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GCSE: Number Stairs, Grids and Sequences

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  • Marked by Teachers essays 18
  1. GCSE Maths questions

    • Develop your confidence and skills in GCSE Maths using our free interactive questions with teacher feedback to guide you at every stage.
    • Level: GCSE
    • Questions: 75
  2. Marked by a teacher

    Opposite Corners. In this coursework, to find a formula from a set of numbers with different square sizes in opposite corners is the aim. The discovery of the formula will help in finding solutions to the tasks ahead as well as patterns involving Opposite

    4 star(s)

    10 by 10 grid above), 7 � 18 = 126 8 � 17 = 136 The difference between the products above is 10 Tasks: Investigations to see if any rules or patterns connecting the size of square chosen and the difference can be found. When a rule has been discovered, it will be used to predict the difference for larger squares. A test of the rule will be done by looking at squares like 8 � 8 or 9 � 9 X ?

    • Word count: 2865
  3. Marked by a teacher

    Opposite Corners

    4 star(s)

    3 4 5 3 5 1 2 3 3 1 13 14 15 * 25 * 23 11 12 13 * 21 * 23 23 24 25 75 115 21 22 23 63 23 115-75=40 Difference = 40 63-23=40 Opposite corners These answers are the same; just as the answer for the 2*2 squares are the same. I think that any 3*3 square would have a difference of 40. To prove this I will use algebra. z z+1 z+2 z(z+22)=z�+22zz z+10 z+11z+12 (z+2)(z=20)=z�+22z+40 z+20 z+21z+22 (z�+22z+40)-(z�+22z)=40 This proves that with any 3*3 square the corners multiplied the subtracted always = 40 Now I am going to further my investigations again.

    • Word count: 2183
  4. Marked by a teacher

    Mathematics Coursework: problem solving tasks

    3 star(s)

    Step 1 L T + 1 x 1 4 0 0 2 x 2 4 4 1 3 x 3 4 8 4 4 x 4 4 12 9 5 x 5 4 16 16 From the information depicted in the table above it would appear that my prediction stating that the number of L shape spacers needed is always 4, is indeed correct. The obvious reason for this is; because squares and rectangles reliably consist of four corners. So L = 4.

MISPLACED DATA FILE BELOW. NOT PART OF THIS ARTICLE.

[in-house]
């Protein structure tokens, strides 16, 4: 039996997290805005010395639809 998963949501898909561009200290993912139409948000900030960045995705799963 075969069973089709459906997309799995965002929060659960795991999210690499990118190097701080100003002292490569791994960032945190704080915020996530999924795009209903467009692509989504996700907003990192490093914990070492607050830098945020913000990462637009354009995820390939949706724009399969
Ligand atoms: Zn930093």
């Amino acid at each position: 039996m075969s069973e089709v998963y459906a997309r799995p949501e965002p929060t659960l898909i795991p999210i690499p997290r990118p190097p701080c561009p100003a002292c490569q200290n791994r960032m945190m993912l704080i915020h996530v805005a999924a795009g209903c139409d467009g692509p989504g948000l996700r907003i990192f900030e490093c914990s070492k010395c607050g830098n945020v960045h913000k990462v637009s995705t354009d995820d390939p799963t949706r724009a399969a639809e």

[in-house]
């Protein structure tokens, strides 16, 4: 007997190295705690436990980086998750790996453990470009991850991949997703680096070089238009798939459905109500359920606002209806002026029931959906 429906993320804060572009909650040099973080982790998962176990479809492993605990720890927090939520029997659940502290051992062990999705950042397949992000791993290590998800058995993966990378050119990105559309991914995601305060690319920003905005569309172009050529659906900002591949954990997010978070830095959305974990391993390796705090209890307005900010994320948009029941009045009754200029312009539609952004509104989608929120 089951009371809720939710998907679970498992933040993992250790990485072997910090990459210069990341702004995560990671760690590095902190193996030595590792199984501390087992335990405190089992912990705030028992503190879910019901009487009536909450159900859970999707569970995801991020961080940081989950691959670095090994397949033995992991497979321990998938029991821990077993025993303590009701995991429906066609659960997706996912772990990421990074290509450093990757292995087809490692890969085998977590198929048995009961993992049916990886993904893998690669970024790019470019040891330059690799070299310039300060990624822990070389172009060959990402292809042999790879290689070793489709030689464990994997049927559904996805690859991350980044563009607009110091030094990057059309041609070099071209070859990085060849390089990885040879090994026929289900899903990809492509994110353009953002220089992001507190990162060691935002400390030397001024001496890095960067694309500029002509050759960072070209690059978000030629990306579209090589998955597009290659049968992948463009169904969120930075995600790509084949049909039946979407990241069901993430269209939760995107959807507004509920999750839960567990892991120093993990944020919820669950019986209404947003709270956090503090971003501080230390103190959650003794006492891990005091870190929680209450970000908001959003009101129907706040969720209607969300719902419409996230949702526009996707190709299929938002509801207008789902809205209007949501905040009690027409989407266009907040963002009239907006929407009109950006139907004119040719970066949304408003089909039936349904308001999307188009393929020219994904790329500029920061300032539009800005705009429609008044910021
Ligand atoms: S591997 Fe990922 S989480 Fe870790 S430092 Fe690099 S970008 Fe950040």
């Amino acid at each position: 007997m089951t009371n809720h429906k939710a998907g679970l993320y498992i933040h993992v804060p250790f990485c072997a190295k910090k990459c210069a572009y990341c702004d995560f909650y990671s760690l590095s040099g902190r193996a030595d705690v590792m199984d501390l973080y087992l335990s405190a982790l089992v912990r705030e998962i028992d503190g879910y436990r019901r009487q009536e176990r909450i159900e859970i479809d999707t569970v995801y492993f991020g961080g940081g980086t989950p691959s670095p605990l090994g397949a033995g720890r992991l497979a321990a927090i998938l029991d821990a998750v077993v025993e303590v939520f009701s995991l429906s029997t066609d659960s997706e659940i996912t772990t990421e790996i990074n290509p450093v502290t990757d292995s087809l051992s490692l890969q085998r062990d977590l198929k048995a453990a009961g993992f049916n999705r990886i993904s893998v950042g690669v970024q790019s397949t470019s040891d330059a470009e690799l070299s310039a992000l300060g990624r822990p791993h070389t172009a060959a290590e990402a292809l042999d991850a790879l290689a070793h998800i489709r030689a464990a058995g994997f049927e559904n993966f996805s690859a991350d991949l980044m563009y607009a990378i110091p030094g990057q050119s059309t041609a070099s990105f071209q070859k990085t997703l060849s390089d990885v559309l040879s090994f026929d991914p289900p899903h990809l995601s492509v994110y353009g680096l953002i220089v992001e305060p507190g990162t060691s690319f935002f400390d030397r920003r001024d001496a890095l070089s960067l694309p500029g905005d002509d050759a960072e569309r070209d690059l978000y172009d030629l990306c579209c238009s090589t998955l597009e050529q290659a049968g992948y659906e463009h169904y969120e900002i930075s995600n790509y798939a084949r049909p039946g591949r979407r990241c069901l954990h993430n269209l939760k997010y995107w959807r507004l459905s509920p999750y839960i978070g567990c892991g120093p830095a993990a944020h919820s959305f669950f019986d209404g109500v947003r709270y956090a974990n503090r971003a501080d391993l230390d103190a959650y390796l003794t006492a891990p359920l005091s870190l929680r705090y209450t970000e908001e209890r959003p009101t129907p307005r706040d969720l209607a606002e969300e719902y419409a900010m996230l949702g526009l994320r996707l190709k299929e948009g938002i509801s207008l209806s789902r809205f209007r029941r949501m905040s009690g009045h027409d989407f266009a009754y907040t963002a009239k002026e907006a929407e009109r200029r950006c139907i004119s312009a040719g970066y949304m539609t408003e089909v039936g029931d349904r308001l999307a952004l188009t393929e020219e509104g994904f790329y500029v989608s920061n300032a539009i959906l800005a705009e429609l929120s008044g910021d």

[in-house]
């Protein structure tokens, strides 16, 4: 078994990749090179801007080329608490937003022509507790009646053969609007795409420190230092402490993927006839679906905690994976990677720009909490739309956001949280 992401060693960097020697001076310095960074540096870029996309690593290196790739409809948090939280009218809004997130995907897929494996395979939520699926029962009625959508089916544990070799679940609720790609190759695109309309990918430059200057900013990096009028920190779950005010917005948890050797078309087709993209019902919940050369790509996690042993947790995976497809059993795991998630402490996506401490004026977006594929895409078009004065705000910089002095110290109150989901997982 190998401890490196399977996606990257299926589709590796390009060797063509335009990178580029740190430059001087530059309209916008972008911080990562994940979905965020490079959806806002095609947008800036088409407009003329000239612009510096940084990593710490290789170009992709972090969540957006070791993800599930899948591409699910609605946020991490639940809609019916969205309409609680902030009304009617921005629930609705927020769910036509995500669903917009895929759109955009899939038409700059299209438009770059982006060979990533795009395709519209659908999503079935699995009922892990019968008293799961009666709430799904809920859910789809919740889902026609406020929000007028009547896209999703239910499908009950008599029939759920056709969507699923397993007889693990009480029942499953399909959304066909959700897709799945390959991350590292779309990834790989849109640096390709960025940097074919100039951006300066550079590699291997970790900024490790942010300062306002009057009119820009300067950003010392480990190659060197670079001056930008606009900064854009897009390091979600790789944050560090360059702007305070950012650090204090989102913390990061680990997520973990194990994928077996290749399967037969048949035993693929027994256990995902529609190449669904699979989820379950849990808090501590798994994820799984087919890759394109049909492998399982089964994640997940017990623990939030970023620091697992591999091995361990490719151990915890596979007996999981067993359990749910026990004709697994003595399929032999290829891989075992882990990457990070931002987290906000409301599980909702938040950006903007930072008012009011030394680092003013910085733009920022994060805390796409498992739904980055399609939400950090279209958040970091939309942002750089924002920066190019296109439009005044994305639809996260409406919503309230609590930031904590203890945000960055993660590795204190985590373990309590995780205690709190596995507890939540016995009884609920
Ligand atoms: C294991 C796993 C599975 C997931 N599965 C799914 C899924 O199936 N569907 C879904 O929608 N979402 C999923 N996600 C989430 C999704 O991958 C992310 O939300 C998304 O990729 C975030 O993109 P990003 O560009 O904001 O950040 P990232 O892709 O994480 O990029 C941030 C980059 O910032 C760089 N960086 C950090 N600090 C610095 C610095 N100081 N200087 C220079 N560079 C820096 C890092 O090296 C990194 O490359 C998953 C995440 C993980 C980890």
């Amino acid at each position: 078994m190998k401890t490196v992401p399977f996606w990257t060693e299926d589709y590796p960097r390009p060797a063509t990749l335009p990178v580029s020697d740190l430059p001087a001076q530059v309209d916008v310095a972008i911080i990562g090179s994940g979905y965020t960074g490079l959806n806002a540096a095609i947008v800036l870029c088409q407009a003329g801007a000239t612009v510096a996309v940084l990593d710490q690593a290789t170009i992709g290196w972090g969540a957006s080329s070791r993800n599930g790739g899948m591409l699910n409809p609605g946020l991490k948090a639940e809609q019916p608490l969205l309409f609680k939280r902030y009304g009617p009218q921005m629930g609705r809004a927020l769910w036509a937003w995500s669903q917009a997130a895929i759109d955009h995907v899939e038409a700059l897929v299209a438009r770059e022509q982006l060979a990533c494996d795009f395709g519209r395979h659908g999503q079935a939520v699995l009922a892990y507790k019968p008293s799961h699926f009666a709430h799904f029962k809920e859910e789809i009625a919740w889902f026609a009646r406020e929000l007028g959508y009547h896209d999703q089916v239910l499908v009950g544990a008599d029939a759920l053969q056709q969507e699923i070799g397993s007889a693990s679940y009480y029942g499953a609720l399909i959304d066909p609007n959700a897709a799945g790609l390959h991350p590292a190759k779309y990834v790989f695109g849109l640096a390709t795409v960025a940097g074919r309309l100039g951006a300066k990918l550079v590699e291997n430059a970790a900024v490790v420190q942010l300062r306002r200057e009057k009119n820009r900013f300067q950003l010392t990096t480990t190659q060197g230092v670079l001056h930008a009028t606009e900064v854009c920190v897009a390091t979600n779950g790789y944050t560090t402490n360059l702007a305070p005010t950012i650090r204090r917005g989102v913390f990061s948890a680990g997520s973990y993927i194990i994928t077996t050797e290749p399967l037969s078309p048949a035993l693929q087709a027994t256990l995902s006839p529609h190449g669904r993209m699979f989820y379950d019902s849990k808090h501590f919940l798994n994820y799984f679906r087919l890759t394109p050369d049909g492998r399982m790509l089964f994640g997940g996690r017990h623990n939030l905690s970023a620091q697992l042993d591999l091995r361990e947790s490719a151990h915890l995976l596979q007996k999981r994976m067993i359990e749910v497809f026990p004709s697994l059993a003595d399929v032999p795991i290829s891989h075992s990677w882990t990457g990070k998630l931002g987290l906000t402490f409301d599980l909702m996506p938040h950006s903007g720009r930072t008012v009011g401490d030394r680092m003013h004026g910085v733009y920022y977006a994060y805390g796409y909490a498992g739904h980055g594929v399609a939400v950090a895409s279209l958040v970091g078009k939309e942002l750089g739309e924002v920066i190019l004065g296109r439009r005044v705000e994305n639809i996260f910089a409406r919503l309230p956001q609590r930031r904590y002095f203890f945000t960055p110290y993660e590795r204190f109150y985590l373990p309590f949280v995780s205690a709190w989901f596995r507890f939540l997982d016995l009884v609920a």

• Word count: 2504
  5. Marked by a teacher

    I am going to investigate taking a square of numbers from a grid, multiplying the opposite corners and finding the difference of these two results. To start I used a 5x5 grid:

    3 star(s)

    So I can see like in the 5x5 grid there is a pattern. If I am right every 2x2 square in a 6x6 grid should have a difference of 6. To check if I am right I will take one more square out of the grid. 16 17 22 23 16 x 23 = 368 17 x 22 = 374 374 - 368 = 6 This shows that my hypothesis is right and every 2x2 square in a 6x6 grid will have a difference of 6.

    • Word count: 2963
  6. Marked by a teacher

    In this piece course work I am going to investigate opposite corners in grids

    3 star(s)

    7x7 Grid Here is a grid of numbers in sevens. It is called a seven grid. In this section I will multiply the opposite corners and then subtract them. 2x2 1 2 3 4 5 6 7 8 9 10 11 12 13 14 15 16 17 18 19 20 21 22 23 24 25 26 27 28 29 30 31 32 33 34 35 36 37 38 39 40 41 42 43 44 45 46 47 48 49 In my 7x7 grid I have highlighted three 2x2 grids. I will multiply and subtract the opposite corners now.

    • Word count: 2254

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